TagThe Washington Post

Reading of the Week: Trump on Trump & the Goldwater Rule; Also, Chatbots Reviewed (CJP)

From the Editor

Should psychiatrists comment on the possible mental health problems of President Donald Trump? His niece thinks so.

In our first selection, we consider an essay by Mary L. Trump. In this Washington Post essay, the psychologist discusses the Goldwater Rule, which prevents members of the American Psychiatric Association from commenting on political figures. Trump feels that psychiatrists should speak up. “Adopting a notionally neutral stance in this case doesn’t just create a void where professional expertise should be – it serves to normalize dysfunctional behavior.” We consider the essay and the questions it raises.

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In the other selection, we pick another current topic, but this time we draw from a journal, not a newspaper, considering a new paper from The Canadian Journal of Psychiatry. Aditya Nrusimha Vaidyam (of Harvard University) and his co-authors do a review of chatbots for mental health; that is, “digital tools capable of holding natural language conversations and mimicking human-like behavior in task-oriented dialogue with people” (think Siri or Alexa, but for mental disorders). “This review revealed few, but generally positive, outcomes regarding conversational agents’ diagnostic quality, therapeutic efficacy, or acceptability.”

DG

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Reading of the Week: Suicide Prevention in the Acute Care Setting (JAMA Psychiatry); Also, Gottlieb on Racism (Wash Post)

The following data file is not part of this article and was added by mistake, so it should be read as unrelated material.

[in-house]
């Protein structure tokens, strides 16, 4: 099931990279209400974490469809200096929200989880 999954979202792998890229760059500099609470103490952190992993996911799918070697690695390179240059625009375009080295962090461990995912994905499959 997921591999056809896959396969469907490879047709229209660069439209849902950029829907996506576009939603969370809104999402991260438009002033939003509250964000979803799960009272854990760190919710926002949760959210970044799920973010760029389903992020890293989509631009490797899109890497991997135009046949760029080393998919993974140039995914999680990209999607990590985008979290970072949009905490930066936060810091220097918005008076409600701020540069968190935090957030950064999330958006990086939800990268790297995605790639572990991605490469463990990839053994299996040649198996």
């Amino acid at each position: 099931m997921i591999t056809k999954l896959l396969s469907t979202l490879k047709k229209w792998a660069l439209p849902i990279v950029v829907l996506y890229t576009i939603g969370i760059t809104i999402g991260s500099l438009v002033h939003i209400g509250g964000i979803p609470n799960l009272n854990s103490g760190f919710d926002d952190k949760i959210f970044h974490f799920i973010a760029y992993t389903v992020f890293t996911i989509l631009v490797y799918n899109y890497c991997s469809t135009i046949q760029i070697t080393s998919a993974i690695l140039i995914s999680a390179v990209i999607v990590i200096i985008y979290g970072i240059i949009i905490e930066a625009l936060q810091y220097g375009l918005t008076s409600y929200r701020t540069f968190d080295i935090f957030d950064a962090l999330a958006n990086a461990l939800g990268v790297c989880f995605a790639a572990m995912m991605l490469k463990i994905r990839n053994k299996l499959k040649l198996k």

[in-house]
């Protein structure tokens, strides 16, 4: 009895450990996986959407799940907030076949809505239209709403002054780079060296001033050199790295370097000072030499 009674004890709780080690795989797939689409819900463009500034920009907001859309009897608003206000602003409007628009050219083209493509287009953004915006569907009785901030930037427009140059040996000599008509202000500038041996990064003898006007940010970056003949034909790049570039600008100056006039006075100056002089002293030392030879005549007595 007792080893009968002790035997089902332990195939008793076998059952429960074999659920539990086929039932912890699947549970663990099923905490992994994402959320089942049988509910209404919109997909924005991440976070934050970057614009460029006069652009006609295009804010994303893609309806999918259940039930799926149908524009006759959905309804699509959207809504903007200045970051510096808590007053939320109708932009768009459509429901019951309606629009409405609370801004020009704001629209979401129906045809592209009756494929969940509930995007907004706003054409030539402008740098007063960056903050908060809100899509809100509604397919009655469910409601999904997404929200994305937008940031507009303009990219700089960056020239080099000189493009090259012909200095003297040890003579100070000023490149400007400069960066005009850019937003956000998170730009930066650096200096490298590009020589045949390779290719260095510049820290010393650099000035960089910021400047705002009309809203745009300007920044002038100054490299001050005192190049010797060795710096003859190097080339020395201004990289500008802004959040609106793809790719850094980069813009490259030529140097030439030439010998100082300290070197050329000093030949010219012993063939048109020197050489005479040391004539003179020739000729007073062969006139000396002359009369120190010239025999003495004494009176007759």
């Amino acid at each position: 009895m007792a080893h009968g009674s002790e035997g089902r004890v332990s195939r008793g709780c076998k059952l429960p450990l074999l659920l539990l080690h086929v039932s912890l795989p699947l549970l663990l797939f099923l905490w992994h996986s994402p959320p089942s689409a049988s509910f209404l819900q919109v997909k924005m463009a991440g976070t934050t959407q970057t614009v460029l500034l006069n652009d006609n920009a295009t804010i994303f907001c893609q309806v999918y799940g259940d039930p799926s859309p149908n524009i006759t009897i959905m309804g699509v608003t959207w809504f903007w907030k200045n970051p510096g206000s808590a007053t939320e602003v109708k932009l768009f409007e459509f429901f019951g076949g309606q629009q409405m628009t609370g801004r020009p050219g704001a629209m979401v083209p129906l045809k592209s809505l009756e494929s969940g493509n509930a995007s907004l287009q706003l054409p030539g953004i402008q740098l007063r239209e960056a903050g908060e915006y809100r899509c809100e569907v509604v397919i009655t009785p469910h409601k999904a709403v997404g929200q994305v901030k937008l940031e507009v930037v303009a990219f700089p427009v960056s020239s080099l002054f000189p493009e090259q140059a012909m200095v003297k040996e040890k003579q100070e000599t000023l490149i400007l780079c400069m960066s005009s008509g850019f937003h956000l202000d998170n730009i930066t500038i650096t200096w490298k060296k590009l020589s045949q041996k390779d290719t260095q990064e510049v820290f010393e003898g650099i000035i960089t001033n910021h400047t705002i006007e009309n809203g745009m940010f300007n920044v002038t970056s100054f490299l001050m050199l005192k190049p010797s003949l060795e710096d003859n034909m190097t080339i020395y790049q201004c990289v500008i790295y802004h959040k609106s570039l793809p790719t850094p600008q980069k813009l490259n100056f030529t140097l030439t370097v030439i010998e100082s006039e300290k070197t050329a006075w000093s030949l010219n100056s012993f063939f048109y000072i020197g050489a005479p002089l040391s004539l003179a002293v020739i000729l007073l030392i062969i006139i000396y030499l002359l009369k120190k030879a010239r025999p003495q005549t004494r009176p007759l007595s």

From the Editor

In the year before they suicide, more than 90% of people have had contact with some type of acute care – an ED visit, a trip to the family doctor, or an appointment at an outpatient specialty clinic. So how can we help people better? Given the contact, what can we do to reduce suicides?

This week, we have two selections; the first focuses on this question. In a new JAMA Psychiatry paper, Dr. Stephanie K. Doupnik (of the University of Pennsylvania) and her co-authors do a systematic review and meta-analysis of 14 studies that used brief suicide prevention interventions in acute care settings (think brief contact interventions like a phone call after an ED visit). They find an encouraging result: “In this meta-analysis, brief suicide prevention interventions were associated with reduced subsequent suicide attempts.” We consider the big paper, and the editorial that accompanies it.

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In the other selection, therapist Lori Gottlieb discusses race and therapy in a Washington Post essay. She examines her own biases, and the way they play out in her therapy session. “Here’s what we didn’t talk about [in school]: the racism that might take place inside the supposedly ‘safe space’ of our therapy rooms – our patients’ racism and our own.”

Please note that there will be no Reading next week. Happy Canada Day.

DG

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